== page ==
Thurs. - May 28 - 7:00 pm S

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SYNOPSIS: Kolia (the magnetic Alexey Serebryakov) lives in a coastal village near the Barents Sea in Northern Russia, running an auto-repair shop from the garage of his childhood home, shared with young wife Lilya (Elena Lyadova) and his teenage son from a previous marriage. The family's world is under threat: Vadim Sergeyich (Roman Madyanov), the imperious town Mayor, has slapped a compulsory acquisition order on Kolia's prime land, earmarking the site for a development of undetermined but dubious funding (and offering risible, token compensation). To Sergeyich's great surprise, Kolia enlists the help of ex-army friend Dmitri (Vladimir Vdovitchenkov), now a hotshot lawyer from Moscow. Dmitri has uncovered some highly incriminating evidence that he believes will force the Mayor to back down, even if he has secrets of his own. Soon tempers and passions are inflamed, events spiral out of control, and lives are placed at stake.

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Though it takes place in a small town and involves only a handful of characters, the Russian drama “Leviathan” has a feeling of expansiveness, even grandeur. It opens with distant, monumental views of Russia’s north shore, where huge rock formations slope down into a churning, slate-gray sea, images set to a propulsive Phillip Glass score. Soon we see the husks of abandoned sea-faring vessels along the water’s edge, where, later in the film, we’ll behold the enormous skeleton of a beached whale – a leviathan evoking both the Book of Job and Thomas Hobbes’ famous political tract.

A prize winner at Cannes and Russia’s nominee for this year’s Best Foreign-Language Film Oscar, “Leviathan” is easily the most important and imposing film to emerge from Russia in recent years. Since its story conveys a sense of pervasive political corruption, it has been read as a daring and scathing critique of conditions in Vladimir Putin’s Russia, and it is certainly fascinating to contemplate on that level. Yet there’s much more to writer-director Andrey Zvyagintsev’s singular artistic vision than simple political allegorizing, as the hypnotic opening of “Leviathan” makes clear.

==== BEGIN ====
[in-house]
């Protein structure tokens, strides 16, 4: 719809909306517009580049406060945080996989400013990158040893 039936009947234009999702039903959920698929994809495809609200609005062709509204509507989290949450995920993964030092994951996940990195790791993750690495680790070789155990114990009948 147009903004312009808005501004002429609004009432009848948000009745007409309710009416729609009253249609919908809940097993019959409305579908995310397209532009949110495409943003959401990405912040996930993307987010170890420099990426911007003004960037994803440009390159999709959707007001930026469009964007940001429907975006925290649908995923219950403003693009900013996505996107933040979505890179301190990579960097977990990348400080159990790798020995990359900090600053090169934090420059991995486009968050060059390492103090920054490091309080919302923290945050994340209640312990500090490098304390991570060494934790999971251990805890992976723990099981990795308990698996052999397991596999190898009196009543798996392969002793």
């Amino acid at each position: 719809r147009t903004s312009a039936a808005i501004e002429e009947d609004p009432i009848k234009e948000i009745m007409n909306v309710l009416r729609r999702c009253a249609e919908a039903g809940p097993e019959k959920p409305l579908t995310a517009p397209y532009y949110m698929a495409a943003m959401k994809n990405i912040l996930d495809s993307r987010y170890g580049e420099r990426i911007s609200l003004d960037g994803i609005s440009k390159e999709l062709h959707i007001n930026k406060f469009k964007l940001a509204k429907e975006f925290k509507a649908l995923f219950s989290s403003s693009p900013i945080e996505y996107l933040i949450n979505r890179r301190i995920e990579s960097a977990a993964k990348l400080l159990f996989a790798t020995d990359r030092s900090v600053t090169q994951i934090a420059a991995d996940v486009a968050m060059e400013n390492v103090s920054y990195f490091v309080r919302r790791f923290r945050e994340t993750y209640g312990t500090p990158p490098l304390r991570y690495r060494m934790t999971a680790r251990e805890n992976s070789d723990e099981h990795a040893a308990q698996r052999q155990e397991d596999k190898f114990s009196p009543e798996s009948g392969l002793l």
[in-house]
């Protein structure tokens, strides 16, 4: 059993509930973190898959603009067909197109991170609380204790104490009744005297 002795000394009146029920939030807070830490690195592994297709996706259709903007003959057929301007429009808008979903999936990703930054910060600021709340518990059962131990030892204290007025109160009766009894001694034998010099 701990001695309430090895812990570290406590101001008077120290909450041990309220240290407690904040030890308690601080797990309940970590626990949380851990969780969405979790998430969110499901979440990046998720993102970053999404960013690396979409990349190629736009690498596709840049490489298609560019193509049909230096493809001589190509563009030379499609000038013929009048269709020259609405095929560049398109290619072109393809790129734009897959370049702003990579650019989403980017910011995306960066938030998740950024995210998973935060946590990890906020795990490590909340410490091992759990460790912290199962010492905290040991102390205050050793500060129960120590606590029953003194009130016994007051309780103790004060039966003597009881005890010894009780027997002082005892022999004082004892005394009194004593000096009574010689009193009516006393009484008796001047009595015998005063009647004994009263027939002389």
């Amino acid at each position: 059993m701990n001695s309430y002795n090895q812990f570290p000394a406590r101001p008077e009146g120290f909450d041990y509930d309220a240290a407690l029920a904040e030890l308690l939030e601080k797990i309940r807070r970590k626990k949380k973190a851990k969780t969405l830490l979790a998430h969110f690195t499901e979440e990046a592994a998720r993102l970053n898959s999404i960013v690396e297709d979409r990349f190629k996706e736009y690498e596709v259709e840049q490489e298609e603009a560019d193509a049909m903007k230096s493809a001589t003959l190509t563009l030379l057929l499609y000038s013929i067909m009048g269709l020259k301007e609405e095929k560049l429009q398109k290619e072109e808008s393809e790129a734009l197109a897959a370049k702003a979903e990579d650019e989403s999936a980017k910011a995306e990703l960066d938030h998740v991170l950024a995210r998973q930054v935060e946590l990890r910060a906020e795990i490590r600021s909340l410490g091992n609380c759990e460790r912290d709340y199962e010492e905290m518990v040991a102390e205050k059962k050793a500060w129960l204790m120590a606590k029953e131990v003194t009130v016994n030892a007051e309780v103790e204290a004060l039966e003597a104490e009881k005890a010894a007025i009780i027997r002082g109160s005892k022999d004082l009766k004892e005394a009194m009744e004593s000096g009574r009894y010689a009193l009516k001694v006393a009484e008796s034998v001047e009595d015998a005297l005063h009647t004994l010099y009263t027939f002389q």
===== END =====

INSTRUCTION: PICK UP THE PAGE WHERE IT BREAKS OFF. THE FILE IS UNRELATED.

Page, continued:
In a sense, the film takes us back to the first of Zvyagintsev’s four features, “The Return” (2003), which won the Golden Lion at Venice and became an international art-house hit. Both movies feature dramatic landscapes that almost function as an additional character. Yet geographic specificity has no importance here; we never learn where either story takes place. The locales may seem vividly real, but for Zvaginstsev they’re primarily mythic – crucibles for dramas of the Russian soul.

Both movies also feature Biblical references that have oblique political connotations. In “The Return,” about a gruff father who encounters his two teenage sons after an absence of 12 years, it’s the story of Abraham and Isaac, with the suggestion that the tale concerns the re-imposition of threatening paternalistic authority 12 years after the collapse of the Soviet Union. In “Leviathan,” the Book of Job references evoke timeless human suffering as well as the metaphysical questions it entails, while also pointing toward Hobbes’ notions of the freedoms that people surrender for the security of an authoritarian regime like Putin’s – a theme that obviously has implications for many countries besides Russia.

The invocation of the mythic and the Biblical along with related historical, philosophical and political ideas should indicate that much of the “drama” in a Zvyagintsev film lies in wrestling with its multi-leveled (potential) meanings. The dramas themselves are usually fairly simple and emotionally direct, though each has a core of mystery and ambiguity that not only invites but compels our interpretative engagement.

The main character in “Leviathan,” Kolya (Alexey Serebryakov), lives and works on a small but desirable piece of waterside property that the local mayor, Vadim (Roman Madyanov), covets and has claimed for the town. The story opens when an old army buddy of Kolya’s who’s now a slick Moscow lawyer, Dmitri (Vladimir Vdovitchenkov), arrives to help him fight for his land. Though Kolya loses again in court, which seems under Vadim’s thumb, Dmitri then goes to the mayor and presents him with a sheaf of incriminating documents he’s gathered. It’s blackmail of a sort but at first it seems to work. Apoplectic, Vadim agrees to cut a deal.